Financial Freedom – Part 2 – Devising a Plan and Sticking to It

To get the full story, read this post FIRST.
Not too long after I hit rock bottom, I was in casual conversation with one of my brothers and we began to discuss financial independence and how to get started.  Although exposed to this information before (my Dad was a banker), I wasn’t ready to fully receive it until then.  I developed a financial plan
 and took charge over my charge debt.  Two years later, I had completely paid off all of the debts I owed on my cards.  I had a nice stack in my savings, and I made sure I lived well within my means.  I still had my setbacks – minor splurging, unexpected expenses, etc., but it was NOTHING compared to what I had been delivered from.  Did I stop using my cards?  Of course not; I wanted to “build my credit”.  Did I monitor them better?  You bet I did.
For the next couple of years, any money that I accumulated in debt charges, I did my best to pay them off.  I took trips with my girl friends, I went out and partied like a rock star, I even went to China.  I did all these things, but my savings still wasn’t always transferring to my checking because I wasn’t saving enough.  I was ballin’ out and tapping into my savings while doing so, defeating the whole purpose of saving in the first place.
One of my best friends and I started talking about financial woes.  We weren’t broke, we just weren’t financially where we wanted to be.  So we sat down, together, and vowed to hold each other accountable for checking our spending.  We made goals on how much money we wanted to save for the year.  We set rules on our spending.  We decided to set limits on how much money we would use for “us” per month.  How did we do this?  We used the “6 Months On, 6 Months Off” approach.  For six months we were on a very tight budget that included the following:
  • Pay all bills before paying ourselves (that included paying Tithes first)
  • Shopping limit was $50 for anything other than a necessity (i.e. clothes, shoes, make-up, parties, trips, etc.)
  • Only eat fast food/restaurant food once a month, not to exceed $20.
  • After mapping out how much we would spend on necessities (i.e. groceries, gas, etc.), we only kept that allotted amount in our checking accounts and all the extra cash was to be deposited into our savings.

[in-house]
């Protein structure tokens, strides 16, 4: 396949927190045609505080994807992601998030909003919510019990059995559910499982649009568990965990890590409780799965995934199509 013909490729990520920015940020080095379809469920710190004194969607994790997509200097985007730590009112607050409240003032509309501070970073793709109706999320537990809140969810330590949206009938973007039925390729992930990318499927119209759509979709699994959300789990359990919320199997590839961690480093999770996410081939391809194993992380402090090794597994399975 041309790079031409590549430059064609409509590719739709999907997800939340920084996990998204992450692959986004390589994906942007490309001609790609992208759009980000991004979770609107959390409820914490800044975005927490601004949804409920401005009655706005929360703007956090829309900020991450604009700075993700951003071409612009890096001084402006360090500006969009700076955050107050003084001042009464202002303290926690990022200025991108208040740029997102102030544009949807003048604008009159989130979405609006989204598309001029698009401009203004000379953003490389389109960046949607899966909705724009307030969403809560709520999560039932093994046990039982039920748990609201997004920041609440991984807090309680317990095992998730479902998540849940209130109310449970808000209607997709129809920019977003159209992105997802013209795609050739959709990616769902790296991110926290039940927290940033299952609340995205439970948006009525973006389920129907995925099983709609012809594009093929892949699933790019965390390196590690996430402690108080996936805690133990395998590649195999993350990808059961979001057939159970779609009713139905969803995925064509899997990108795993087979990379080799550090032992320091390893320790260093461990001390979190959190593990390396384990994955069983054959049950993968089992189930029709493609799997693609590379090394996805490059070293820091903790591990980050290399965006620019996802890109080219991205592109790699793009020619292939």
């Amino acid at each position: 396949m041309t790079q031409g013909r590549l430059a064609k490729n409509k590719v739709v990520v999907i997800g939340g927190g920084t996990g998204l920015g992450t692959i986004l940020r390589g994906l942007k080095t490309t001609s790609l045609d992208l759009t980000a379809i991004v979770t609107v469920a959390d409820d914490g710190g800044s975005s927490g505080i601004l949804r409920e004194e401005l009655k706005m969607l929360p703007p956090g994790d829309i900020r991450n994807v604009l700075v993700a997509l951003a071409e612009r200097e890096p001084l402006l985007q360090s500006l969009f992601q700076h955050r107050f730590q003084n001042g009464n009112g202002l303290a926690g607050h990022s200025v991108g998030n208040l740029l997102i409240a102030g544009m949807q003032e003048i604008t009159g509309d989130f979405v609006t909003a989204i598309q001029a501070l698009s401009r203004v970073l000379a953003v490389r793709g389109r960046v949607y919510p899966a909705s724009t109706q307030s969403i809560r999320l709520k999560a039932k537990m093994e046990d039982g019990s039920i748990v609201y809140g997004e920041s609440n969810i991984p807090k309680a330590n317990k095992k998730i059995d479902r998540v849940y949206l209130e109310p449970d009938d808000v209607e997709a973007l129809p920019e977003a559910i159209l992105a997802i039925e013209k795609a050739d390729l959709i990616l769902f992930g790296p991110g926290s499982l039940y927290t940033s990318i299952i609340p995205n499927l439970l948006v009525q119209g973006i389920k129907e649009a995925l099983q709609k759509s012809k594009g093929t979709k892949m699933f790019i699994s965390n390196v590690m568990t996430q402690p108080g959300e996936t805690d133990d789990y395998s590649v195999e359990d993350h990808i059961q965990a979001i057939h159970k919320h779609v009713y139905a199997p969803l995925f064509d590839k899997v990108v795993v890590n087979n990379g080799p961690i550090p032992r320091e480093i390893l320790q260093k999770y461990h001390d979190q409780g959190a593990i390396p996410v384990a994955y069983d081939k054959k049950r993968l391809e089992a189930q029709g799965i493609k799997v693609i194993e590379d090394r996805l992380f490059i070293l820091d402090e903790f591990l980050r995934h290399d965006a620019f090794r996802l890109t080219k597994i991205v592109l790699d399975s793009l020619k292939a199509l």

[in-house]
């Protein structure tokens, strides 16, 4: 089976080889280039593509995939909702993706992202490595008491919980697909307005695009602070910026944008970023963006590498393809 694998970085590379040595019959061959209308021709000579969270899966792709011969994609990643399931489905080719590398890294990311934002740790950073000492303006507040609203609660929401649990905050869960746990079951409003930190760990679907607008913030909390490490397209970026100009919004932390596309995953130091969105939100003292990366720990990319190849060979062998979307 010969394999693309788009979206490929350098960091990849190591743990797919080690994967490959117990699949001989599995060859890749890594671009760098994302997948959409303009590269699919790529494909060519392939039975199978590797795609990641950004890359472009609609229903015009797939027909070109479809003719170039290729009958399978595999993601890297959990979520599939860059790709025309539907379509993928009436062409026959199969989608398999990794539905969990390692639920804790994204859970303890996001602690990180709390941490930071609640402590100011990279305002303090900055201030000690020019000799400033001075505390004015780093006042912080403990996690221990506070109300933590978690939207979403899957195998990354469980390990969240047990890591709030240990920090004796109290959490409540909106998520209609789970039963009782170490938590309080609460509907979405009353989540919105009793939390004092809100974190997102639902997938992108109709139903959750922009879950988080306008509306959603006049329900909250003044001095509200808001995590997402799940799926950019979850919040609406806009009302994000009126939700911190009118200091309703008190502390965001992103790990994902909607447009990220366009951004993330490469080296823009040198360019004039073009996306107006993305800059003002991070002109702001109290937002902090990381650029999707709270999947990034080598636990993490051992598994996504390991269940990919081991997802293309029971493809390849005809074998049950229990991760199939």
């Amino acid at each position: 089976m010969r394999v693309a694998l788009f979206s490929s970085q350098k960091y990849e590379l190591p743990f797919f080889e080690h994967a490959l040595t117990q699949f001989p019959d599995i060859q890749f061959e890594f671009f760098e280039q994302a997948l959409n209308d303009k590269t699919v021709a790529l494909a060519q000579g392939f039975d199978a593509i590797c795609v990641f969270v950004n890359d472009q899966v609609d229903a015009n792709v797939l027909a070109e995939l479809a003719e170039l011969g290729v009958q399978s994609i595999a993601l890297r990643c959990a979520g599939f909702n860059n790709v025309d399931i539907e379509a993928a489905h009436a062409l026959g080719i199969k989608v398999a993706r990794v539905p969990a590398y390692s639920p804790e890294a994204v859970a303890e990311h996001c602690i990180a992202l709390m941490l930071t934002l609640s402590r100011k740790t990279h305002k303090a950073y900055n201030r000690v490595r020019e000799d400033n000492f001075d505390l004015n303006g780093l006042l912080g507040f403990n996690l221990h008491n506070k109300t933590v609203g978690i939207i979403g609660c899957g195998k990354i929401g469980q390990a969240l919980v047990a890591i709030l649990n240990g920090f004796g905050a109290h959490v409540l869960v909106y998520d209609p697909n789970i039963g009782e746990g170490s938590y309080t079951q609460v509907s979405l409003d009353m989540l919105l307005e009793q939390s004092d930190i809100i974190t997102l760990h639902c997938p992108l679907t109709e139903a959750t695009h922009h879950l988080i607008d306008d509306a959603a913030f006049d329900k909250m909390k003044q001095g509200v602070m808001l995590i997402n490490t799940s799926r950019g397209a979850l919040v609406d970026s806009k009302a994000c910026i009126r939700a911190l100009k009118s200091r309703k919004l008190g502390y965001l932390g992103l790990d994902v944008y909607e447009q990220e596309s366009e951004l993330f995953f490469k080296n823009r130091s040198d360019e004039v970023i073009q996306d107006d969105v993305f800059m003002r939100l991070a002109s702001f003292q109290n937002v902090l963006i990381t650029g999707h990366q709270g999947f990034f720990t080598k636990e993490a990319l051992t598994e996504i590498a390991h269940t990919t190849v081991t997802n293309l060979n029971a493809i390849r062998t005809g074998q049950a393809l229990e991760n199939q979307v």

Note: We did have an exception – our birthdays (they happen to fall into the “6 Months On”, timeframe)
The next six months, we were able to spend as we saw fit, with no limits on what we could and could not spend.  Unbeknownst to us, we had created a plan that gave us six months to build a habit of keeping our finances in check.  Once a habit is formed, it can be hard to break, and we were depending on keeping this habit for a lifetime.  So that next six months, although we had given ourselves “freedom”, we weren’t reckless with our money.  After all, we still had goals that we set for ourselves and you can’t reach those goals if you’re spending all willy nilly, right?
Did it work? Yes, it helped us tremendously.  Did we cheat? You bet ‘cha.  But truth be told, it really helped us save and cut back on frivolous things that we know we had no business purchasing. By the end of the year, we had saved our savings goals and made really good progress toward keeping our spending in tact.
Because I knew HOW to save and was successful at it, I could then put what I knew into practice and do better for myself.  One of my goals was to enter the next year with no debt whatsoever, and I accomplished that goal.  Now, every year no matter how much debt I manage to accrue, I pay it off before January 1 of the next year.  I put myself in the position to do so.  I learned how to prioritize my finances and tackle debt to eliminate it.
Every year, I make it my mission to devise a financial plan that I can stick to.  I strive to save more money than I did the year before, so that in itself causes me to sit down and revise whatever I did the previous year.  I am getting way better with my money, and as I continue to learn, hope to share some tips with you on how to achieve financial freedom!
  • Wish this article was around 10 years ago! Great information.

  • Scates

    GREAT article and AMEN to the tithes!! Give Him back what’s His to begin with! I start a financial freedom course at my church in March and Im EXCITED!! Yea, I’m making my way through your whole blog from end to beginning #Ishouldbeworking lol